EDITOR-IN-CHIEF

India Today - - NEWS -

The big­gest prob­lem of the In­dian econ­omy is its lop­sided struc­ture. More than 50 per cent of the coun­try’s work­force is em­ployed in the agri­cul­ture sec­tor, most of them un­der­em­ployed, while it con­sti­tutes only 17 per cent of our GDP. The coun­try will never de­velop un­less a large part of this work­force is gain­fully em­ployed in other sec­tors. Prime Min­is­ter Naren­dra Modi re­alised this at the be­gin­ning of his premier­ship and this is the core from which all his poli­cies and schemes flow. Skill In­dia was in­tro­duced to equip this work­force for other jobs; other schemes like Make in In­dia, Startup In­dia and Mu­dra will cre­ate more op­por­tu­ni­ties in other sec­tors.

Many schemes have been launched to im­prove the ap­palling in­ef­fi­ciency in agri­cul­ture, but it is a her­culean task. In the last five years, agri­cul­ture has had an av­er­age an­nual growth rate of 2 per cent while the econ­omy grew at above 7 per cent. This is be­cause lit­tle has changed in agri­cul­ture for nearly half a cen­tury since the Green Rev­o­lu­tion of the 1960s which achieved the very com­mend­able goal of feed­ing the coun­try’s huge pop­u­la­tion. Over 50 years later, food­grains pro­duc­tion is the only thing look­ing up—In­dia har­vested 273 mil­lion tonnes of ce­re­als this year, its high­est yield ever. The para­dox is that ev­ery vari­able in­volved in the pur­suit of push­ing up food­grains yields, from land hold­ings, soil, wa­ter, farm­ing tech­nol­ogy and mar­kets, is in cri­sis. An es­ti­mated 3.18 lakh farm­ers com­mit­ted sui­cide be­tween 1995 and 2015, vir­tu­ally a sui­cide ev­ery half-hour. Over 55 per cent of agri­cul­ture in In­dia is still mon­soon-de­pen­dent. Droughts of­ten lead to farmer sui­cides as sub­sis­tence cul­ti­va­tors do not have the sav­ings to cush­ion them from failed mon­soons and the clutches of loan sharks.

If that wasn’t hor­ri­ble enough, a plethora of in­ter-de­pen­dent prob­lems are gnaw­ing into the ru­ral vi­tals of the world’s fastest grow­ing econ­omy. Nearly 60 per cent of over­all ir­ri­gated land is from ground­wa­ter and wa­ter ef­fi­ciency is abysmal. Our farm­ers use 2-3 times more wa­ter to pro­duce one tonne of grains than their coun­ter­parts in Brazil, China and the US. Yet, our fix­a­tion with large canals and big dams en­sures ground­wa­ter gets just 5 to 7 per cent of ir­ri­ga­tion funds.

Mean­while, av­er­age plot sizes in the coun­try have halved, from 2.3 hectares in 1970 to 1.2 hectares today. Nearly half of the total land hold­ings are rav­aged by ero­sion or al­ka­lin­ity. Al­lo­ca­tions for fer­tiliser sub­si­dies are gal­lop­ing at over 11 per cent per year. Farm mech­a­ni­sa­tion will make agri­cul­ture more cost­ef­fi­cient—the labour com­po­nent makes up as much as 40 per cent of the total cost of in­puts now. Farm­ers don’t have ac­cess to cold stor­age fa­cil­i­ties to store ex­cess pro­duce. And athough the gov­ern­ment has opened food pro­cess­ing to FDI, the in­dus­try re­mains in its in­fancy.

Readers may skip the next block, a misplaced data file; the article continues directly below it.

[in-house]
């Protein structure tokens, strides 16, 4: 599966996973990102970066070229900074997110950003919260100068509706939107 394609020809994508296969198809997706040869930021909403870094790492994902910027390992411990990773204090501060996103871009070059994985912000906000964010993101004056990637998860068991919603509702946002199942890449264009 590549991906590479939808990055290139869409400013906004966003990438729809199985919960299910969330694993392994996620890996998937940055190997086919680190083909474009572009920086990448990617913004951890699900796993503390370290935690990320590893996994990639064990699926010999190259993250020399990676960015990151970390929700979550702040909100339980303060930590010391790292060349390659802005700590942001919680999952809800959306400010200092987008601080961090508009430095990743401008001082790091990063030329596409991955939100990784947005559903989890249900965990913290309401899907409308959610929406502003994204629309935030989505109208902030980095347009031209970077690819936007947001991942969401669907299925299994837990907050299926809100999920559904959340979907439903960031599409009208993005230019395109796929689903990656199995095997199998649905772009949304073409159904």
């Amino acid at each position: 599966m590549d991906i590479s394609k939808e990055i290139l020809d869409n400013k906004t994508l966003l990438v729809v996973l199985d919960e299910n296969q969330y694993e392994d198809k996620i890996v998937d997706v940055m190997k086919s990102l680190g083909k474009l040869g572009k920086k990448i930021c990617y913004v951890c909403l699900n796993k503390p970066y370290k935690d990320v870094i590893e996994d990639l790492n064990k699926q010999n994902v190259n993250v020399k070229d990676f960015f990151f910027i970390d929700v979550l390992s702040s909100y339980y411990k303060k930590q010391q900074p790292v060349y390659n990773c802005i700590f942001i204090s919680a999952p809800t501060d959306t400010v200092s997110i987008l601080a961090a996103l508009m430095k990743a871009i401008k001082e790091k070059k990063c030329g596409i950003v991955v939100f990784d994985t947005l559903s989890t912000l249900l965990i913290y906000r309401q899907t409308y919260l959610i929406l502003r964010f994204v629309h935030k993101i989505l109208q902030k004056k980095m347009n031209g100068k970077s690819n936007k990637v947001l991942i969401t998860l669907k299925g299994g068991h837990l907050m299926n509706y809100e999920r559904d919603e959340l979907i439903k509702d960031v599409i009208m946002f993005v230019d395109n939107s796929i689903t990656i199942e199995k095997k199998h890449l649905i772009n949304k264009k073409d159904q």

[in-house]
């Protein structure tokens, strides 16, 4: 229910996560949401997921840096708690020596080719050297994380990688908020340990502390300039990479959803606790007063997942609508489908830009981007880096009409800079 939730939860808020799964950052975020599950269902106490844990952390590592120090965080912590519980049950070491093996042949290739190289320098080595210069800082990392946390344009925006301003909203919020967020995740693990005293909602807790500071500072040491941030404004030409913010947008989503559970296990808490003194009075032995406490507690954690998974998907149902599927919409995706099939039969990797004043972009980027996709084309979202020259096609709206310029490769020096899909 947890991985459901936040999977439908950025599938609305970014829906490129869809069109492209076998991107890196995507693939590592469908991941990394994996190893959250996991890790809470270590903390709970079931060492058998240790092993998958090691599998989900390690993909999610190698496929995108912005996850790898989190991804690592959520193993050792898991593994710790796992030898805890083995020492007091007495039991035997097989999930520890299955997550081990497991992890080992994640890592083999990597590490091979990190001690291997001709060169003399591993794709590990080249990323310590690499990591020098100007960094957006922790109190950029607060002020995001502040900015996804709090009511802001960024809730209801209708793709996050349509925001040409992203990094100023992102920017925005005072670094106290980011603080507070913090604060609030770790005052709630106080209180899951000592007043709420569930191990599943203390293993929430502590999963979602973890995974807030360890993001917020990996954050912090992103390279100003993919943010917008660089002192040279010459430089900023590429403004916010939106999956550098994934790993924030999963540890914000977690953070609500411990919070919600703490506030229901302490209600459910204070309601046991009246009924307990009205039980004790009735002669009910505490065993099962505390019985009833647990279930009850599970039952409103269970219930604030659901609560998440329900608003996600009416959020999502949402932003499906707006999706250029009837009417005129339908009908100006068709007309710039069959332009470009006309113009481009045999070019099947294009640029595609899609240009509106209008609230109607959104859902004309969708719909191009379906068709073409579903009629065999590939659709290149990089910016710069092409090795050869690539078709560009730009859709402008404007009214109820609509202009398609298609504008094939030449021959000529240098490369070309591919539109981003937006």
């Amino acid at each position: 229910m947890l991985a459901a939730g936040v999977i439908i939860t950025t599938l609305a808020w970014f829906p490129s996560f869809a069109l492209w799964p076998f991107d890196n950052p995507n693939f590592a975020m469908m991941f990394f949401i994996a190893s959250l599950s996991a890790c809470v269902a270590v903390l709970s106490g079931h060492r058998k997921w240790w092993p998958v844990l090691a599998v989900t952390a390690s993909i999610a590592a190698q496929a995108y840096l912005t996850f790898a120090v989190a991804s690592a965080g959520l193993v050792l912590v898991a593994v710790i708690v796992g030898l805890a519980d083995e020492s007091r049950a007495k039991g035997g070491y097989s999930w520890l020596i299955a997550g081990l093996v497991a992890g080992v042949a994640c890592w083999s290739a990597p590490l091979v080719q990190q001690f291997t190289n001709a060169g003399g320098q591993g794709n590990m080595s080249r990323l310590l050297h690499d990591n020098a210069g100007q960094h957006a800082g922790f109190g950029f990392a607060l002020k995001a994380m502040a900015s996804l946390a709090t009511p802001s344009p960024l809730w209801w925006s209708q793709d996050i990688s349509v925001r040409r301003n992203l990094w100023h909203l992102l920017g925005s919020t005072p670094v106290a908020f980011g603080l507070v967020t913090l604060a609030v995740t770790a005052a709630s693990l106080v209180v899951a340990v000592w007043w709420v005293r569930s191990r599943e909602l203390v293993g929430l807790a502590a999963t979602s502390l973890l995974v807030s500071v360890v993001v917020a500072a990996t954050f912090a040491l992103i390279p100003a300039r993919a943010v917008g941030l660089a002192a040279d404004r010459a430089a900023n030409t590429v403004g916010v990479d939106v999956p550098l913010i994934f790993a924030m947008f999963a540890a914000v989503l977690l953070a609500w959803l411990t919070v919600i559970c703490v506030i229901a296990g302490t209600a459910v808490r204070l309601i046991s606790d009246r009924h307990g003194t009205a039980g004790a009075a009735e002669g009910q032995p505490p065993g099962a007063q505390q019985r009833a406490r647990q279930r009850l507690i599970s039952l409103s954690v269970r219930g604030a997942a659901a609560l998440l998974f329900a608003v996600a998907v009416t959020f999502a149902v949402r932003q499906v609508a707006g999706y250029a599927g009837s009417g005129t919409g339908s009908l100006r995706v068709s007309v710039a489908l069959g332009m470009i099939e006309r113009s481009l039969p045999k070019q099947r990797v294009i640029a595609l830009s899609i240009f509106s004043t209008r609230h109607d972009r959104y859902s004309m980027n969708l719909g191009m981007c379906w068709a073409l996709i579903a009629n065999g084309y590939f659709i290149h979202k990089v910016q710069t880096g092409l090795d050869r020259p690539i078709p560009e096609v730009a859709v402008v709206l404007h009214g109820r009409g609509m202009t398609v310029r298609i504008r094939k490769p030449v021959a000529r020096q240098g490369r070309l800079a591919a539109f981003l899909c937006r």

Trag­i­cally, no gov­ern­ment so far has tried to ad­dress the struc­tural fault­lines in agri­cul­ture, re­sort­ing in­stead to bandaid so­lu­tions like loan waivers. Ut­tar Pradesh be­came the lat­est to waive farm loans of over Rs 36,000 crore in March. It threat­ens to spark off com­pet­i­tive loan waivers in other agri-stressed states like Pun­jab, Haryana, Tamil Nadu, Te­lan­gana and Andhra Pradesh.

Our cover story, put to­gether by Editor (Spe­cial Projects) Ajit Jha, looks at what ails our farm­ers and also a raft of so­lu­tions, from land banks to cold chains and a shift from flood to drip ir­ri­ga­tion. It also as­sesses the for­mi­da­ble chal­lenge agri­cul­ture poses for the Modi gov­ern­ment. The prime min­is­ter has set an am­bi­tious tar­get for dou­bling farm in­comes by 2022. This presently looks like a wild prom­ise be­cause just to re­alise this, the agri­cul­ture sec­tor will have to grow at nearly three times the present rate, from 4.1 per cent to over 14 per cent. The coun­try des­per­ately needs an­other rev­o­lu­tion in agri­cul­ture for the farmer to break out of his vi­cious cy­cle of mis­ery and for us to be­come a mod­ern econ­omy.

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